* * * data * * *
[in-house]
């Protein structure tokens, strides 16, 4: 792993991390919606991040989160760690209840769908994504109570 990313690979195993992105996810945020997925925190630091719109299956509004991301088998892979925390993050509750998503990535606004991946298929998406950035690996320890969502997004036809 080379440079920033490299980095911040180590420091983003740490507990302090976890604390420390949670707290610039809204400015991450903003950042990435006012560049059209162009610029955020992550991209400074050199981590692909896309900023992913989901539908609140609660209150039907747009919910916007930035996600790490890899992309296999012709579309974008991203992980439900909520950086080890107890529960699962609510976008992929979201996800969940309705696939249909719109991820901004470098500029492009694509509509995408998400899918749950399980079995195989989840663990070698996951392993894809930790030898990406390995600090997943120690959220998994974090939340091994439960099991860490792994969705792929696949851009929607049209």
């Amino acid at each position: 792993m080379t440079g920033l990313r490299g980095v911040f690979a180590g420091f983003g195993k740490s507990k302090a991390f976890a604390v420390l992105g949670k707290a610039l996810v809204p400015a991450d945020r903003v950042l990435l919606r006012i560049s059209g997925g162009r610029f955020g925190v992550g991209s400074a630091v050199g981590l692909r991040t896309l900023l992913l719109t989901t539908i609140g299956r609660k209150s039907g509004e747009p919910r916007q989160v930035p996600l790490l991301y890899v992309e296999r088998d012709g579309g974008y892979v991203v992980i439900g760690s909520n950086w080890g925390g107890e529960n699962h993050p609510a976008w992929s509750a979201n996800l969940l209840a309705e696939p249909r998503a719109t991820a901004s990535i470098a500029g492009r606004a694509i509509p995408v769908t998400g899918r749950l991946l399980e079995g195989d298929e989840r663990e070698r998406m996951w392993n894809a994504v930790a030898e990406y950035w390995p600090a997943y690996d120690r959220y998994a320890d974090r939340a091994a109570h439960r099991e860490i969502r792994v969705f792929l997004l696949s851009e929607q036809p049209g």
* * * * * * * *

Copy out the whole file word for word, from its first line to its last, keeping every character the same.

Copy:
[in-house]
């Protein structure tokens, strides 16, 4: 792993991390919606991040989160760690209840769908994504109570 990313690979195993992105996810945020997925925190630091719109299956509004991301088998892979925390993050509750998503990535606004991946298929998406950035690996320890969502997004036809 080379440079920033490299980095911040180590420091983003740490507990302090976890604390420390949670707290610039809204400015991450903003950042990435006012560049059209162009610029955020992550991209400074050199981590692909896309900023992913989901539908609140609660209150039907747009919910916007930035996600790490890899992309296999012709579309974008991203992980439900909520950086080890107890529960699962609510976008992929979201996800969940309705696939249909719109991820901004470098500029492009694509509509995408998400899918749950399980079995195989989840663990070698996951392993894809930790030898990406390995600090997943120690959220998994974090939340091994439960099991860490792994969705792929696949851009929607049209």
């Amino acid at each position: 792993m080379t440079g920033l990313r490299g980095v911040f690979a180590g420091f983003g195993k740490s507990k302090a991390f976890a604390v420390l992105g949670k707290a610039l996810v809204p400015a991450d945020r903003v950042l990435l919606r006012i560049s059209g997925g162009r610029f955020g925190v992550g991209s400074a630091v050199g981590l692909r991040t896309l900023l992913l719109t989901t539908i609140g299956r609660k209150s039907g509004e747009p919910r916007q989160v930035p996600l790490l991301y890899v992309e296999r088998d012709g579309g974008y892979v991203v992980i439900g760690s909520n950086w080890g925390g107890e529960n699962h993050p609510a976008w992929s509750a979201n996800l969940l209840a309705e696939p249909r998503a719109t991820a901004s990535i470098a500029g492009r606004a694509i509509p995408v769908t998400g899918r749950l991946l399980e079995g195989d298929e989840r663990e070698r998406m996951w392993n894809a994504v930790a030898e990406y950035w390995p600090a997943y690996d120690r959220y998994a320890d974090r939340a091994a109570h439960r099991e860490i969502r792994v969705f792929l997004l696949s851009e929607q036809p049209g």